Regional Qualifying Feature - Berwick-upon-Tweed (Goswick) Golf Club
Berwick-upon-Tweed (Goswick) Golf Club is often praised for its wonderfully natural terrain, situated 10 miles south of the Scottish border on the beautiful Northumberland coast.
Founded in 1890 and situated six miles south of Berwick-upon-Tweed, the links course will host a Regional Qualifying event on June 25 for The 147th Open, held at Carnoustie from July 19 to 22.
Initially a nine-hole course, Berwick-upon-Tweed (Goswick) was lengthened first in 1904 by Willie Park Jnr and then in 1930 by five-time Open champion James Braid.
A professional history
In 1927, seasoned professional Abe Mitchell, played the course on a tour of the north of England, shooting 73 and 69 in his two rounds. Mitchell was full of praise for the course after his round but felt it could do with being lengthened and suggested a few other improvements.
Speaking to the Daily Express’ golf correspondent, Leo Munro, Mitchell said: “It struck me as being one of the comparatively few absolutely natural seaside courses in this country. The material is there to develop it into a really first-class natural course.”
“The first thing is to get more length and I saw a long stretch of first-rate golfing country at one end of the course which might be used.”
Three years later Braid came along and seemingly did just that, revealing detailed plans to significantly alter 13 holes but retain the course’s natural feel. His changes, along with the work of Frank Pennink in 1964, led to the course we see today, which measures 6,803 yards – around 2,000 yards longer than the course Mitchell played back in 1927.
Excitement to host again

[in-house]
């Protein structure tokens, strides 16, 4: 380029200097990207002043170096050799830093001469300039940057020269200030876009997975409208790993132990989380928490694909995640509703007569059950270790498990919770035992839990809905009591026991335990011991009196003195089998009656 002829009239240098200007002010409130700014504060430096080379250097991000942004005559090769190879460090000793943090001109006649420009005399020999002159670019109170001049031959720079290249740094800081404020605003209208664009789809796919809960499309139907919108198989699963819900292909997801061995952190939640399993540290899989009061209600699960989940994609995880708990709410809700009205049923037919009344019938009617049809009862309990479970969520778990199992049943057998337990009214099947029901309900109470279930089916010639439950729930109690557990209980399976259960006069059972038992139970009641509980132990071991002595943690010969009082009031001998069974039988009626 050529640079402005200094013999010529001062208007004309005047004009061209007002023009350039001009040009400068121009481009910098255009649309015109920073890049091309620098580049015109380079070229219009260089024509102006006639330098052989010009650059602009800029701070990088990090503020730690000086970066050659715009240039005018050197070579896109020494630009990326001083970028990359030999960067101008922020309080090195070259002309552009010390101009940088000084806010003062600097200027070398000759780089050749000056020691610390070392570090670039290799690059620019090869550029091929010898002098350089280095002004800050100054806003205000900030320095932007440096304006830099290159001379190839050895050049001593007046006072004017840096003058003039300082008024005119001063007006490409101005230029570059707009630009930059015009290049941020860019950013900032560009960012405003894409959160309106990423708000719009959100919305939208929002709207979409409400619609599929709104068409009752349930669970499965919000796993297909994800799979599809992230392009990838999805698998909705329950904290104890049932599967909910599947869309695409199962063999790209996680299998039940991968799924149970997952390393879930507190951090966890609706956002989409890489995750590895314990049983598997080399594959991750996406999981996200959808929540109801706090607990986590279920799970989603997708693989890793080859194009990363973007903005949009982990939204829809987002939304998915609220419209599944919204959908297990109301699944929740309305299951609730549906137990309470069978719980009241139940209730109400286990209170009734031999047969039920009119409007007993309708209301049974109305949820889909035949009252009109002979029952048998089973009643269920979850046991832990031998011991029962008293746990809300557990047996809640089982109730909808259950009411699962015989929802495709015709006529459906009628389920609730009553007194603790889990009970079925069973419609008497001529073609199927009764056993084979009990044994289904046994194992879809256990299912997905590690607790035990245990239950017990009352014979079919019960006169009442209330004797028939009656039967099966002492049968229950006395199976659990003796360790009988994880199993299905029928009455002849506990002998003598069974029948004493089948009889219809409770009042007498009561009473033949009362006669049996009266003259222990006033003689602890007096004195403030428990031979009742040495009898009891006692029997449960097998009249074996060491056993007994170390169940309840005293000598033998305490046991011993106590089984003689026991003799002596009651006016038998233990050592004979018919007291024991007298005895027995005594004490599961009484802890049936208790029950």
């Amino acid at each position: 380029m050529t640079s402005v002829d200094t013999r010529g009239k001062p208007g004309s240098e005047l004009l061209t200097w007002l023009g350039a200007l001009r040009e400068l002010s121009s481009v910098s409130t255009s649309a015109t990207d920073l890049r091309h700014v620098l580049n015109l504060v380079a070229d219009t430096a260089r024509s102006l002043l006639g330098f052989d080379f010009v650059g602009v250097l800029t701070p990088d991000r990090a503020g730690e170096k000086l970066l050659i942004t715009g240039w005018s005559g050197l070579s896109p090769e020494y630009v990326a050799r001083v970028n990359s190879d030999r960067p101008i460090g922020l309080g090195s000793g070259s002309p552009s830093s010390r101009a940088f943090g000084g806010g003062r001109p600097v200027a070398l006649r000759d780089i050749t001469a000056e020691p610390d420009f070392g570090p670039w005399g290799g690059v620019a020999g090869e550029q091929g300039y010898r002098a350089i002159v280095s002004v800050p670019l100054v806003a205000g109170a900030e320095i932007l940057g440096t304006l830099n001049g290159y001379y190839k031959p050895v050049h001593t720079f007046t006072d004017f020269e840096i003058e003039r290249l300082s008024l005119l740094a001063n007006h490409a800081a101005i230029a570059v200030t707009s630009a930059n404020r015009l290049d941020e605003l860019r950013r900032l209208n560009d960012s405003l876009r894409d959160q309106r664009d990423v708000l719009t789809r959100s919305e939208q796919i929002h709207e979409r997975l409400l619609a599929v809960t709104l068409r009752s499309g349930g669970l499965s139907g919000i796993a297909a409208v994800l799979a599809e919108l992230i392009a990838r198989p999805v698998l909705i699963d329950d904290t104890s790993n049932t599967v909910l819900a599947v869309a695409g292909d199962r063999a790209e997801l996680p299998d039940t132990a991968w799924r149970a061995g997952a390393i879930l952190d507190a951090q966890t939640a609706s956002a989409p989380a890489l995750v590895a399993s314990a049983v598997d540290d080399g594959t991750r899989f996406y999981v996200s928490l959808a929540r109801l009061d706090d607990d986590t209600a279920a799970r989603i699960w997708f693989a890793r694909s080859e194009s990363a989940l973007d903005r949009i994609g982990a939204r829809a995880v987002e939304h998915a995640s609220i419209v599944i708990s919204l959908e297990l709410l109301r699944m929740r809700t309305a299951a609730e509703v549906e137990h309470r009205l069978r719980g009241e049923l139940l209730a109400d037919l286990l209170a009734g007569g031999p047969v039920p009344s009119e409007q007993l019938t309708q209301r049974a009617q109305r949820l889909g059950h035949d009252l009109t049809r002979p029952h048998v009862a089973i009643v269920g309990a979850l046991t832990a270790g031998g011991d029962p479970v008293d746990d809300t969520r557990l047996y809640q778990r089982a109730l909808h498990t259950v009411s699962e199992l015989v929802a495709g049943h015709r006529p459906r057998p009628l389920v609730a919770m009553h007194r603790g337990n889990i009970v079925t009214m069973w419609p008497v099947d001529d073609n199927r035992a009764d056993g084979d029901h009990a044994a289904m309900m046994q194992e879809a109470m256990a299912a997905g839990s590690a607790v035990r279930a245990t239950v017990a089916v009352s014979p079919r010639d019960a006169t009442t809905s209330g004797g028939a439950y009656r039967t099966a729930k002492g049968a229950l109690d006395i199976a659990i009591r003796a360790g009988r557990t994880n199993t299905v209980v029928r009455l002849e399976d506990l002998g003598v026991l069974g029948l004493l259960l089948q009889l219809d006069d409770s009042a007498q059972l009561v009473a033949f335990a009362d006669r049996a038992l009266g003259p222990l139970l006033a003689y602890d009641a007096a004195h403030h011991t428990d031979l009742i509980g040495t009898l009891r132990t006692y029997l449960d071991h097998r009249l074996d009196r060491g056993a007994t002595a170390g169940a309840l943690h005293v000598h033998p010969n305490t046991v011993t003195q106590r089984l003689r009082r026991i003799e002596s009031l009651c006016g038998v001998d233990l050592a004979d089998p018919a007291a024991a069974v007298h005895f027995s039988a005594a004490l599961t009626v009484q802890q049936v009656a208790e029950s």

Club secretary Rory Davidson, hopes that the club can create some more history when Regional Qualifying returns to this northern corner of Northumberland. Berwick-upon-Tweed (Goswick) last hosted Open Qualifying between 2008 and 2012 and Davidson feels the return of qualifying for golf’s oldest major could have a significant impact on the club.
He said: “It’s exciting for the club. When we last had the qualifying here I know that the number of visitors enquiring about playing increased overnight. I’m not saying that we will necessarily see the same jump this time round, but to have it back so soon after five years is great, so we are delighted.”
Davidson is confident of a successful day on June 25 and is looking forward to enlisting the help of local greenkeepers to prepare the course.
“We’ve moved our Club Championship,” he said. “As for actually getting the course ready, we will definitely have help from greenkeepers from other courses. They are excited to show what they can do and build their portfolio.”
The course itself is an undulating challenge, with variable winds that come in. Contoured greens and well positioned bunkering adding to the difficulty and Davidson is expecting the course to pose a stern test for those looking to qualify for The 147th Open.
He said: “It’s a classic links course and when the wind blows it can be quite tough. I’d say the best hole on the course is the 14th, which is a par four with a slight dogleg right. The green is surrounded by hills on both sides and it’s just a classic par four and looks great. It’s been listed in the top 100 holes in the UK by some golf magazines, so it’s definitely up there.”